It is very common for pregnant women to experience constipation, especially during the beginning months of their pregnancy. Is it safe to turn to stool softeners for relief?
Overall, stool softeners are safe during pregnancy, including well-known brands such as Colace, Metamucil, and Dulcolax. However, it is best to always check with your physician before beginning to take a stool softener.
This article will dive deeper into laxatives that are safe for pregnancy and recommend alternatives to laxatives. Read on!
Covered in this Article:
Stool Softeners for Pregnancy: Which is the Best Type?
It is important to note that constipation is a very normal and a common part of pregnancy. In fact, up to a whopping 39 percent of women experience constipation during their pregnancy.
This unpleasant symptom is often increased during pregnancy due to hormonal changes that your body experiences, especially in the second and third months of the first trimester of pregnancy (source: Cleveland Clinic).
In general, stool softeners, bulk-forming laxatives, and saline laxatives are safe during pregnancy (source: Mayo Clinic). They are typically effective for constipation and do not get absorbed by the body, so they cannot impact the baby (source: Canadian Family Physician).
Many sources recommend speaking with your physician about taking stool softeners while you are pregnant (source: National Library of Medicine).
Osmotic and stimulant laxatives can contribute to dehydration or electrolyte imbalances and should be avoided during pregnancy (source: Canadian Family Physician).
Safe Stool Softeners for Pregnancy
Here is a list of stool softeners that are considered safe for pregnant women (source: Mayo Clinic). Note that you should still speak with your physician before taking any stool softeners, including those on this list.
- Colace (Docusate Sodium)
- Surfak (Docusate Calcium)
- Metamucil (Psyllium)
- FiberCon (Polycarbophil)
- Milk of Magnesia (Magnesium Hydroxide)
- Magnesium Citrate
Natural Stool Softeners During Pregnancy
If you are looking to avoid medication, there are some more natural remedies that could help relieve constipation. The key to treating constipation, especially when you are pregnant, is fiber, water, and physical activity. Let’s talk more about these in detail.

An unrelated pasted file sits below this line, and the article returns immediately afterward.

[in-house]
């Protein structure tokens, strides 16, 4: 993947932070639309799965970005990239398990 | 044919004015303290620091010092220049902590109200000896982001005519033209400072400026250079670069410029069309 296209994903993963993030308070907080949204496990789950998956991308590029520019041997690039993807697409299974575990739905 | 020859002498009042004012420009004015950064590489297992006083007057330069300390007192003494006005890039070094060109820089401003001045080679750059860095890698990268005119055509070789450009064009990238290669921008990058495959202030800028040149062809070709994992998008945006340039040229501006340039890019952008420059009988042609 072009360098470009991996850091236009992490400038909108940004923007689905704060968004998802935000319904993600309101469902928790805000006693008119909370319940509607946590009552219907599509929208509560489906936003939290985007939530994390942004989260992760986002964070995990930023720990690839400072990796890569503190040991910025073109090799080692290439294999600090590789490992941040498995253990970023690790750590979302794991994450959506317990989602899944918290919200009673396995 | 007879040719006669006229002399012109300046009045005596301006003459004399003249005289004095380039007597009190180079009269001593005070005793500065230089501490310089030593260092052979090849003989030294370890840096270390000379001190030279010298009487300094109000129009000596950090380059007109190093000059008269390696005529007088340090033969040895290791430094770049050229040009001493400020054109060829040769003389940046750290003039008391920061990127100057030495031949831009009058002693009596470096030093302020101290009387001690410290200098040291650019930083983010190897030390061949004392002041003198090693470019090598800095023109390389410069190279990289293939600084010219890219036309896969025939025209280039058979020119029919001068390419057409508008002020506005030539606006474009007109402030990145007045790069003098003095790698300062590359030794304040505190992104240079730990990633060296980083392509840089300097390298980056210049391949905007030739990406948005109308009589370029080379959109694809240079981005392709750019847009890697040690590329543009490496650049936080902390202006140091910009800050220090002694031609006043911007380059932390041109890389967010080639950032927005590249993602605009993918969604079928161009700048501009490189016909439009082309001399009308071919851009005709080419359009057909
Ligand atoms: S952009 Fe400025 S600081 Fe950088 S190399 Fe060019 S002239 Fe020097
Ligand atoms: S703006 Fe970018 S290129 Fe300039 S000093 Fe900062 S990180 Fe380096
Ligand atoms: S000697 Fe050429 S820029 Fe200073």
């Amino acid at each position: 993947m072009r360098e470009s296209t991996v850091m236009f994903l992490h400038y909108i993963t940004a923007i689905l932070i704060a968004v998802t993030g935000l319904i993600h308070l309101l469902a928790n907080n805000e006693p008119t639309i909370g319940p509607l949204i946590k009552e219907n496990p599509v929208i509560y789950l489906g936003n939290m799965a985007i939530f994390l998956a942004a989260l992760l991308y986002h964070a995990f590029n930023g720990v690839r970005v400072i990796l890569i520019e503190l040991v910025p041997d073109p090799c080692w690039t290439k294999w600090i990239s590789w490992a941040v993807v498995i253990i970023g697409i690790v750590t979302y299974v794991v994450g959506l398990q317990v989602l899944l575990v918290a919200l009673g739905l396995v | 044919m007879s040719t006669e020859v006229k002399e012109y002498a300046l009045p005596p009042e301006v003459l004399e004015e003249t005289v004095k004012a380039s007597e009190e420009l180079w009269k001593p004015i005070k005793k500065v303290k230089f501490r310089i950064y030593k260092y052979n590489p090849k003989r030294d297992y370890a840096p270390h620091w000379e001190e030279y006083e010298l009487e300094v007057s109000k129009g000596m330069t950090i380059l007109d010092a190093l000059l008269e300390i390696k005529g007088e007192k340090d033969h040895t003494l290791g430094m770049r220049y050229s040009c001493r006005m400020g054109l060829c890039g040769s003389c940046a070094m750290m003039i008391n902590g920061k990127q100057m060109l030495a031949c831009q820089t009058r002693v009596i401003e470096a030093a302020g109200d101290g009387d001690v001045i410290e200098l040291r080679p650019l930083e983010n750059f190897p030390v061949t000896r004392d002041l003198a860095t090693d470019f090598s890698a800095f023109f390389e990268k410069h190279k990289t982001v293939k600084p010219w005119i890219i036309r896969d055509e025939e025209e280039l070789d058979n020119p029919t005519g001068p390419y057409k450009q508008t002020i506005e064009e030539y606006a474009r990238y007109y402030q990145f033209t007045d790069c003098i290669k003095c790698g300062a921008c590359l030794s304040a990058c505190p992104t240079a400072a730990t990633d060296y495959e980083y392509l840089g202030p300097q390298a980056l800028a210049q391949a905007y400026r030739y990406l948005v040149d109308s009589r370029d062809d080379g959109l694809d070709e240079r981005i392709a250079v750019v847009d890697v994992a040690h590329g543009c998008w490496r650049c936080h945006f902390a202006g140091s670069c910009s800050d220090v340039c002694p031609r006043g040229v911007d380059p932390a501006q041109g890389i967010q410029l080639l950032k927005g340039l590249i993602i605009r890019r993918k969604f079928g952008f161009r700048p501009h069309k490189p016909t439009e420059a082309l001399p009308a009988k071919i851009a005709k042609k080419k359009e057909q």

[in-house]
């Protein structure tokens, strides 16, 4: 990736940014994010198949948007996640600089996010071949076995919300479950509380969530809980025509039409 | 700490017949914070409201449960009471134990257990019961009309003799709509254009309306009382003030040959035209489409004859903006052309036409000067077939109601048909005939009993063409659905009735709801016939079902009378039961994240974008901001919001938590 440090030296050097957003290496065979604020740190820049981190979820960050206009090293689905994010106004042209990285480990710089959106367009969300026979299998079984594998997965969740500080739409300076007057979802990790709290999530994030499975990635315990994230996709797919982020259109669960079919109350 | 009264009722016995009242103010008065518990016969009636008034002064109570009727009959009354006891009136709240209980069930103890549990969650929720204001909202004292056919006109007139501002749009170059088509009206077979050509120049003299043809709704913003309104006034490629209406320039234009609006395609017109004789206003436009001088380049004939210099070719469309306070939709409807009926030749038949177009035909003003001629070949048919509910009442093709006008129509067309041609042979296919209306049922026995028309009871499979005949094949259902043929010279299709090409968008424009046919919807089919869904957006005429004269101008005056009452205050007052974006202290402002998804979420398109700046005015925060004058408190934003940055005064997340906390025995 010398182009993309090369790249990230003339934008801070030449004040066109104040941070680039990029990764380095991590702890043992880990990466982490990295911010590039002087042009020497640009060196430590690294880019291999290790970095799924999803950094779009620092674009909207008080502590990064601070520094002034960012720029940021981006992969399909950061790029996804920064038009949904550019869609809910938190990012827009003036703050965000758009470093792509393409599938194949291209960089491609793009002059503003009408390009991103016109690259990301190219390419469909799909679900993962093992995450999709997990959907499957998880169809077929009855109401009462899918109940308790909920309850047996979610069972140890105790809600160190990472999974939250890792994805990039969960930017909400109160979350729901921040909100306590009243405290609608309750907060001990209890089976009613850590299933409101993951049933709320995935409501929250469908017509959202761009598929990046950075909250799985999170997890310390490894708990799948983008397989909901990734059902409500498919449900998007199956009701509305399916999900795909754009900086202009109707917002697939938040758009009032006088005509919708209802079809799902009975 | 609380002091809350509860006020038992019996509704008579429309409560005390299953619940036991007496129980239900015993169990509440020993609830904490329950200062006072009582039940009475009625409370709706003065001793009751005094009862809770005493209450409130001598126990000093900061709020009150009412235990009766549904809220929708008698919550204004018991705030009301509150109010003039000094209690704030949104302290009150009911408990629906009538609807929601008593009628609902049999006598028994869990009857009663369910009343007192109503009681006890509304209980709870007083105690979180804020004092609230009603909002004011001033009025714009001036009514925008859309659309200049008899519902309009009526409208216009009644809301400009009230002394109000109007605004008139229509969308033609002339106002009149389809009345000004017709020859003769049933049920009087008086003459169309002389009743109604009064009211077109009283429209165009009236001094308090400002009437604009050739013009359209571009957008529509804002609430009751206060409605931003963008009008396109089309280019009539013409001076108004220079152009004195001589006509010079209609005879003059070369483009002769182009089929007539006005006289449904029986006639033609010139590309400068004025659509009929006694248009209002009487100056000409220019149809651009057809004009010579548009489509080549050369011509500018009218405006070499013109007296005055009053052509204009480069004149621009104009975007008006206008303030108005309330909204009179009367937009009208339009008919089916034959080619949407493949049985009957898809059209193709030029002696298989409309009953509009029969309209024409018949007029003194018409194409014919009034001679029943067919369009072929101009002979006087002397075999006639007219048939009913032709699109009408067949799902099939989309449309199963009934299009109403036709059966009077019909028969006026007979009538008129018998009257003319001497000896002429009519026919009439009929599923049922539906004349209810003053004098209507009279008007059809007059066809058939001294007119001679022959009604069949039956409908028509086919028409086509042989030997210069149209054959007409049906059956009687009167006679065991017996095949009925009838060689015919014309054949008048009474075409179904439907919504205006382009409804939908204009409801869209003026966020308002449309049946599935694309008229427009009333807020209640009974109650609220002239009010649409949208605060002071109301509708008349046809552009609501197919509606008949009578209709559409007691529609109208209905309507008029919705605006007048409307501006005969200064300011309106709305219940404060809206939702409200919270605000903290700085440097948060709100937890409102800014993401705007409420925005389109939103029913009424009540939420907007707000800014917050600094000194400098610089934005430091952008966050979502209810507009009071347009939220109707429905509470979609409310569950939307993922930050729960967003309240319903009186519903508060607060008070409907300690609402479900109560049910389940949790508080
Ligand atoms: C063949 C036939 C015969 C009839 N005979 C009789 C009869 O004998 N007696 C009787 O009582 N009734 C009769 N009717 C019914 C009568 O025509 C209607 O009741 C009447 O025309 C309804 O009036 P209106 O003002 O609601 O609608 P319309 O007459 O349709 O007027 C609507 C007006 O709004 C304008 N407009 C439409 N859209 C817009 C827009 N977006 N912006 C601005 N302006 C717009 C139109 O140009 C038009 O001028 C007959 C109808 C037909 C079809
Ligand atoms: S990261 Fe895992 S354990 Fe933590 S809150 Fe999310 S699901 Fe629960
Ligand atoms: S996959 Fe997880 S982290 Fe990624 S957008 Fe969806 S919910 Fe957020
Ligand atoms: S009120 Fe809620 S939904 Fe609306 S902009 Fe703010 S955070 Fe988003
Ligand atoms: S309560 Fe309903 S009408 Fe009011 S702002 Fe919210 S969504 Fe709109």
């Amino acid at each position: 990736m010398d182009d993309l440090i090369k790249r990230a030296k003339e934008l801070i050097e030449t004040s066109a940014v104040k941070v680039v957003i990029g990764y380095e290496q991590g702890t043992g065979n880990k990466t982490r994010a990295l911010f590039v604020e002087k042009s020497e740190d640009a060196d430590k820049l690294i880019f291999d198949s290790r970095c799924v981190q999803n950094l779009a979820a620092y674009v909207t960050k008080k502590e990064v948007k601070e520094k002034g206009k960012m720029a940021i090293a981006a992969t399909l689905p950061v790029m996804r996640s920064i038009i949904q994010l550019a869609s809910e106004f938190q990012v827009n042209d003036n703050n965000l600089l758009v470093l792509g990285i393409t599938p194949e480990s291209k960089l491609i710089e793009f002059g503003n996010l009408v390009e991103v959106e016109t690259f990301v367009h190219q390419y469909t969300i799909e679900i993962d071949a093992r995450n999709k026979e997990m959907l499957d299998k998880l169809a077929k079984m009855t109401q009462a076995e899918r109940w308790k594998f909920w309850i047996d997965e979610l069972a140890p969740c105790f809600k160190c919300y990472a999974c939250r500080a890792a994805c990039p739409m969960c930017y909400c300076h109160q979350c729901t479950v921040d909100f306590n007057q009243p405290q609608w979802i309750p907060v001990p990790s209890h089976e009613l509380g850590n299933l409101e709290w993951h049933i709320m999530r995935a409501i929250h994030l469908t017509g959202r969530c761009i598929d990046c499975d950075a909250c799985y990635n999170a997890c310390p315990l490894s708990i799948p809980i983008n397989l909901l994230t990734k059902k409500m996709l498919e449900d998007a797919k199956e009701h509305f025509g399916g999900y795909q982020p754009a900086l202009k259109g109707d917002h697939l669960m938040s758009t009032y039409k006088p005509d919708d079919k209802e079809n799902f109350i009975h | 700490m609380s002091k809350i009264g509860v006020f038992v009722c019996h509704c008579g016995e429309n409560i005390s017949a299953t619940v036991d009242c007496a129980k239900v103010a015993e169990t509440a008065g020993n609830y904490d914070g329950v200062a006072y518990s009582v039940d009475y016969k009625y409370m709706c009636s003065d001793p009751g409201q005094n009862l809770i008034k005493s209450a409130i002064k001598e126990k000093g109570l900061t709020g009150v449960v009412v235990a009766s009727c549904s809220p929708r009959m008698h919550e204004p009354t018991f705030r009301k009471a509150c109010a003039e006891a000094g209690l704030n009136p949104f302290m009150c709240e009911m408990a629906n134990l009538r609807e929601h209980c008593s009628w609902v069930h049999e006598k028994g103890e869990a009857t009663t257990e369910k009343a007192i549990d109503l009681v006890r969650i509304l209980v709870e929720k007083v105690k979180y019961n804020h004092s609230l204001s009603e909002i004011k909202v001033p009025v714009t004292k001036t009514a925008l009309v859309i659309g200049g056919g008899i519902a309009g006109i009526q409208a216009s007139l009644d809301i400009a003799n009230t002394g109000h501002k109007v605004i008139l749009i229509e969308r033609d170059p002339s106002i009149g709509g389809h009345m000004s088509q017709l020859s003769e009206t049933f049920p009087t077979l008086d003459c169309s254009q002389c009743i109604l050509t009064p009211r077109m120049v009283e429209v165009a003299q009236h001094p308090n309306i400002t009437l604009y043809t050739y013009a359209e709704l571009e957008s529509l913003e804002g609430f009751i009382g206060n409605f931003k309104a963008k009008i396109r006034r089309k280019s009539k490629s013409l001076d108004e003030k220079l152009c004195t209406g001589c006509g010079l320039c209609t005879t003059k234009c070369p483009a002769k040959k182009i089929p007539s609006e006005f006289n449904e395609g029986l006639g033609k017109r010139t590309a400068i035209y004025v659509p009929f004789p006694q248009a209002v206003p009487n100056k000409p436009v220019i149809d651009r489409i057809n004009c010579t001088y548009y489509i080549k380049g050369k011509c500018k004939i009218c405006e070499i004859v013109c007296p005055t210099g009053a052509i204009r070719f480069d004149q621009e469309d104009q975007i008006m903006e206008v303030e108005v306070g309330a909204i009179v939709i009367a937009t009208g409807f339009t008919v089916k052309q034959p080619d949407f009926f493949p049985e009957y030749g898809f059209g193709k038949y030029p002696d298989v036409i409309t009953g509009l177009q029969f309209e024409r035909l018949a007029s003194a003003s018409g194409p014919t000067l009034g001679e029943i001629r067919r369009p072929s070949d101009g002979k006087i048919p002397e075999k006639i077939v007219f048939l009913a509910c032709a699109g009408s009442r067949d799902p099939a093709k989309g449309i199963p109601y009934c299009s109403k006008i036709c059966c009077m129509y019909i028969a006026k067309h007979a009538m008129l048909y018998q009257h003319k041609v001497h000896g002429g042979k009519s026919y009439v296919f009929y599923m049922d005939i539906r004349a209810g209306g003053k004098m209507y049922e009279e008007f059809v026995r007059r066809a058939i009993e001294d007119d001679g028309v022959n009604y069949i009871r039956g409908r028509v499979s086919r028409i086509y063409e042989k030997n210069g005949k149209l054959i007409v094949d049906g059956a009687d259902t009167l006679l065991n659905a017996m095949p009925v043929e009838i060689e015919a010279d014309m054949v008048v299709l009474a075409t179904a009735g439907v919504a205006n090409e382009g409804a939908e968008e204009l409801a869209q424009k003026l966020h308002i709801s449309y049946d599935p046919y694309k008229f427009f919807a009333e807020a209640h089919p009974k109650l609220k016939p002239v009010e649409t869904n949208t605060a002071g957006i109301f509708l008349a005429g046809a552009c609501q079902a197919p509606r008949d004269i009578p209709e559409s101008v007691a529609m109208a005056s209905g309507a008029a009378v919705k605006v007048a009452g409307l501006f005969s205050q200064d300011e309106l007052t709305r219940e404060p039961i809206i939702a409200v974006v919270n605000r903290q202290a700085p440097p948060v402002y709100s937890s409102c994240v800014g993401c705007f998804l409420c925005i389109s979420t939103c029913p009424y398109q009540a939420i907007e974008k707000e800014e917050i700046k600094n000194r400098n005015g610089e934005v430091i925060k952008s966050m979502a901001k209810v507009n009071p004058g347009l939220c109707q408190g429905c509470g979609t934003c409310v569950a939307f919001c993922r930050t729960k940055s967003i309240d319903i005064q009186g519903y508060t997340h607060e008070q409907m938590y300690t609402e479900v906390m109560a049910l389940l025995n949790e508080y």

To avoid needing stool softeners and other medications to relieve constipation, make sure you are eating a diet rich in dietary fiber. Dietary fiber cannot be absorbed by the body, so it helps move food throughout the gastrointestinal tract. Fiber is found in fruits, vegetables, and whole grains.
Additionally, make sure you are drinking lots of water throughout the day. It is recommended to have between eight to twelve cups of water per day (source: Cleveland Clinic). Pair this with 20 to 30 minutes of exercise about three times a week.
As mentioned in the list above, some fiber supplements can help with pregnancy-related constipation as well, such as psyllium (also known as Metamucil).
However, as a dietary supplement, fiber supplements mentioned here are not regulated the same way food is in the United States. The United States Food and Drug Administration (FDA) does not monitor dietary supplements for safety or efficacy before they hit the market (source: FDA).
The FDA does track and investigate adverse effects reported afterward. Therefore, these supplements should be discussed with your physician prior to taking.
Can You Take Stool Softeners in Every Trimester?
While many believe that stool softeners might increase the risk of miscarriage at the beginning of pregnancy or of early labor at the end of pregnancy, stool softeners are safe in every trimester of pregnancy. However, there is some concern over the use of stimulant laxatives, such as bisacodyl or Ducodyl (source: Mayo Clinic).
As mentioned above, do not start taking stool softeners (especially when you need to take them regularly) without first speaking with your physician.
Especially when taking laxatives, consistent use can contribute to dependency on the laxatives for a bowel movement.
Always follow the instructions on the medication packaging and those given by a healthcare professional.
In conclusion, stool softeners are generally safe for pregnancy when approved by a doctor. I hope this article was a helpful guide to navigating constipation during pregnancy.
|This article has been reviewed and approved for publication in line with our editorial policy.|